The panel also uncovered 500 administrative officers at the Sagbama Local Government Area of the state.
The state Commissioner for Information and Orientation, Mr. Daniel Iworiso-Markson, said this in a statement on Wednesday.
The commissioner argued that the discovery of the shocking number of administrative officers in the council and the 5,000 non-academic members of staff was part of the ongoing efforts of the Seriake Dickson’s administration to clean up the payroll mess in the state.
Iworiso-Markson lamented that the discovery of the 500 administrative officers in one of the LGAs only showed “the large number of redundant workers drawing salaries for doing nothing in the state.”
The commissioner said the government would make public how the names of the workers found their way into the payroll.
According to him, the government will not relent in its efforts to solve the problem of embezzlement of the resources of the state by a few unscrupulous elements.
Iworiso-Markson added that the bloated wage bill in the eight LGAs of the state was responsible for recent negative and false reports that the state government owed workers’ salaries.
He explained that the fraud in the local government areas and the over-bloated wage bill had made it impossible for the councils to pay workers’ salaries even when their allocations were not tampered with as a matter of state policy.
Iworiso-Markson stated, “Only recently, the State Committee on the Civil Service Reforms uncovered 500 administrative officers in the Sagbama Local Government Area of Bayelsa State.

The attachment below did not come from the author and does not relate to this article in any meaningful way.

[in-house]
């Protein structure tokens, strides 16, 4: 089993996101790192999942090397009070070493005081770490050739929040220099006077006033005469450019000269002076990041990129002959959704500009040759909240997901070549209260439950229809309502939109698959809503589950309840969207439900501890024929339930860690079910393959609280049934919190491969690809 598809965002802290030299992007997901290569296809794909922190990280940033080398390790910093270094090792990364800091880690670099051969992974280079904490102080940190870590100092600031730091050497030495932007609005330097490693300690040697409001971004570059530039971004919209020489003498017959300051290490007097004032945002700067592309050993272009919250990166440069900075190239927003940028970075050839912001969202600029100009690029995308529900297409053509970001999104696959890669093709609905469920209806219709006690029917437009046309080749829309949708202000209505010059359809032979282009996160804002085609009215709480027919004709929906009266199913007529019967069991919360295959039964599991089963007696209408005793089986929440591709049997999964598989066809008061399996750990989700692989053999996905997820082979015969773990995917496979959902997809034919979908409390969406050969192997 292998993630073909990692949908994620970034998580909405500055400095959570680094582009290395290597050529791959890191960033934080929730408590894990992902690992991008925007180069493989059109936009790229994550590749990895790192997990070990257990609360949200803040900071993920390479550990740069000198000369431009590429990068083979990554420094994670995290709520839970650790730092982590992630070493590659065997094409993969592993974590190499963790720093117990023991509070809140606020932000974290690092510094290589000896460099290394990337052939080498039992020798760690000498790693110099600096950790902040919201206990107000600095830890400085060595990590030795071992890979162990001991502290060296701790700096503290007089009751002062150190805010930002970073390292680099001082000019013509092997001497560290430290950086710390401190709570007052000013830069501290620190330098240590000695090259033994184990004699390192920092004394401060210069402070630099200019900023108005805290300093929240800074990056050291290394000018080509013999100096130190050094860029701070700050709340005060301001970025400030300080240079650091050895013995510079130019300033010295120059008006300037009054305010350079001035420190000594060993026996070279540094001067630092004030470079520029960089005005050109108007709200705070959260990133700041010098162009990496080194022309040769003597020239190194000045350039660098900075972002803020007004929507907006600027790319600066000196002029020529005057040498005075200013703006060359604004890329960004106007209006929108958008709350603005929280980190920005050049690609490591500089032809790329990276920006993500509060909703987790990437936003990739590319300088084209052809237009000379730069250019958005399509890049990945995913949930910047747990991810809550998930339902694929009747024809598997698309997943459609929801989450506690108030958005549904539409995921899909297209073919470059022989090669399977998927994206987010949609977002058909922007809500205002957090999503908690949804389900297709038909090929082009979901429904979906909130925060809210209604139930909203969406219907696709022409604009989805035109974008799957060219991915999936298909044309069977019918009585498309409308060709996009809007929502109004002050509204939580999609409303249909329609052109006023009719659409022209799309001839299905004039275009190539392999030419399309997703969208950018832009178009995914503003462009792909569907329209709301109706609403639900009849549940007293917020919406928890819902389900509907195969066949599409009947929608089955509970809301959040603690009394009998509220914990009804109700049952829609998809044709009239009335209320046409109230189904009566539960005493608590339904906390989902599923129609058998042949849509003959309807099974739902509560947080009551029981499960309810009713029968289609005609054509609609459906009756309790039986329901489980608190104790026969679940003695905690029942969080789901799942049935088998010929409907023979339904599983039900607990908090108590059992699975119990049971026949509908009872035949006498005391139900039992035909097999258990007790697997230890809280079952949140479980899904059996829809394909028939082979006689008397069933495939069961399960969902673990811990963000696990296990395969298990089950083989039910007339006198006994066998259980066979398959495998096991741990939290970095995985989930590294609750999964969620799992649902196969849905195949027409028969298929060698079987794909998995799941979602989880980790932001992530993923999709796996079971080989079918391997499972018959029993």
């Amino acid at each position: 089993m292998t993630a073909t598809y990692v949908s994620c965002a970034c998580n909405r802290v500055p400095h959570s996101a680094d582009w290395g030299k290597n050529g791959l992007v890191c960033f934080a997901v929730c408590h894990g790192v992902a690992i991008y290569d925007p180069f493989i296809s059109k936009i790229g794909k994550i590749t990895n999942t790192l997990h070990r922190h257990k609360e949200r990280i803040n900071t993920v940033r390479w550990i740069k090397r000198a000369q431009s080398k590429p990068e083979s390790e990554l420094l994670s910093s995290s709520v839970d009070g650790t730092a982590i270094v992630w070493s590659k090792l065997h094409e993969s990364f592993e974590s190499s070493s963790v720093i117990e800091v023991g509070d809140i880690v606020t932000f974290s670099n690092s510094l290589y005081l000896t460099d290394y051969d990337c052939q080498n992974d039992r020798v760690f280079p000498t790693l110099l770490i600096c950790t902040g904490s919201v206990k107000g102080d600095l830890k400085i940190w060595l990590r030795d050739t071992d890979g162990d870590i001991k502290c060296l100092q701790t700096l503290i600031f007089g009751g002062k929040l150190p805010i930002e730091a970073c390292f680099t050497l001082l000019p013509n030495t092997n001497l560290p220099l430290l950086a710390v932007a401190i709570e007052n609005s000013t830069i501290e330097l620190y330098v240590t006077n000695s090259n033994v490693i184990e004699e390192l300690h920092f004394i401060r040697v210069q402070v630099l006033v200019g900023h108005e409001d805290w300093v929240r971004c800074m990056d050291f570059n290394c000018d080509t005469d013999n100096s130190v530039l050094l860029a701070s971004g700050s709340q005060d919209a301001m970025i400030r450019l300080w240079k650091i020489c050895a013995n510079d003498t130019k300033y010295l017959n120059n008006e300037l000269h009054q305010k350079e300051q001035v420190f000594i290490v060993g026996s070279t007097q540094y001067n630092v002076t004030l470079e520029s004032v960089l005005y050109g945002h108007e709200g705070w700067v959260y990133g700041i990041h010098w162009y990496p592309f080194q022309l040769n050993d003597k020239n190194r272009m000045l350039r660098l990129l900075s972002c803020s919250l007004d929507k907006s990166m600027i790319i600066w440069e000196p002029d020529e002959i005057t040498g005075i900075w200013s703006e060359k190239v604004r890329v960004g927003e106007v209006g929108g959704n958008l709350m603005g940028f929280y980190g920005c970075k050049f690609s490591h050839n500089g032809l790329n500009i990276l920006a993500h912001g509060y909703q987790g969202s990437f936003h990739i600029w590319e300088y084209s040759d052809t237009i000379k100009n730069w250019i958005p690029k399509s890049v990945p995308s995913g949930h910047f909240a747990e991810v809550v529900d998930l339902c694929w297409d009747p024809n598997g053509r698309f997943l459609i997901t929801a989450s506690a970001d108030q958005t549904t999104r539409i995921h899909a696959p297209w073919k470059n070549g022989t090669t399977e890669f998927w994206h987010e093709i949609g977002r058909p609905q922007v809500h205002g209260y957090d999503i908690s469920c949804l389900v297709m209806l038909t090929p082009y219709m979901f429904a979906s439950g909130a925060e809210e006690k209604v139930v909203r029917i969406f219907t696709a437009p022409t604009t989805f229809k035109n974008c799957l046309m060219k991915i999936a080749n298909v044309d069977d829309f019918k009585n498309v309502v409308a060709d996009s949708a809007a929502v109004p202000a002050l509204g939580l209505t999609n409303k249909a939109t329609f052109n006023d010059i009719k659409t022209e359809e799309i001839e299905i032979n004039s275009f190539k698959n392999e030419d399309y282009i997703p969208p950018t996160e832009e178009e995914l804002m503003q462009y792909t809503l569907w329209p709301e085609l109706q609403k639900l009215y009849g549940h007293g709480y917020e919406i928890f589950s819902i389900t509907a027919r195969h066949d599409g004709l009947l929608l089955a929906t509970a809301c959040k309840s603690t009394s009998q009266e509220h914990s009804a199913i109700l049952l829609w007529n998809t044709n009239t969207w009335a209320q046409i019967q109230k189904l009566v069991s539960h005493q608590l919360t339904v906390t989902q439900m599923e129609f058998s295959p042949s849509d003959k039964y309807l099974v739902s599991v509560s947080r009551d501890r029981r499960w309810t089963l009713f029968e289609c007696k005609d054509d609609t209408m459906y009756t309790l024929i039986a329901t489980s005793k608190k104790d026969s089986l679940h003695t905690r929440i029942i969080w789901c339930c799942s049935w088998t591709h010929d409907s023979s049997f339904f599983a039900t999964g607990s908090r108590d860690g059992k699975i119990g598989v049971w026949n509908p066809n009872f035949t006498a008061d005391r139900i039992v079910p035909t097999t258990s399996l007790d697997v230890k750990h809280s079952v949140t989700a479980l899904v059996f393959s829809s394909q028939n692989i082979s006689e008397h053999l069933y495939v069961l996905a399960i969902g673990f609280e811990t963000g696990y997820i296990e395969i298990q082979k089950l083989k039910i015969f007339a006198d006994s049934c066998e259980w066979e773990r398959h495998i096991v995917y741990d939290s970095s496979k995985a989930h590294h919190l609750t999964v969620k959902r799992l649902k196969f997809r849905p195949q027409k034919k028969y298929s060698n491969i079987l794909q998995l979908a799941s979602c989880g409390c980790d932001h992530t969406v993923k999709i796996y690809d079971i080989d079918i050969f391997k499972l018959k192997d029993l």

“When you have 500 administrative officers in a local government area, it means most of them are idle. It is not just imaginable; what would they be doing, what is their job? A number of these administrative officers work as clerical staff in primary schools.
“The development informed the reason why in most of our schools, you have more non-academic members of staff and few teachers. Take for instance, in a school, you will find just two teachers and 50 non-academic members of staff. That’s why the councils’ wage bills are high because of workers who have been put there to draw salaries without working.
“The situation of the payroll fraud in the council is not different at the tertiary education sector as shown by the discovery of 5,000 non-academic members of staff in the sector.”
He said it was inconceivable to engage and maintain 5,000 non-academic members of staff in six tertiary institutions in the state.
The commissioner added that the figure only represented a classic case of people being put on the state’s payroll without rendering the requisite services to justify their salaries.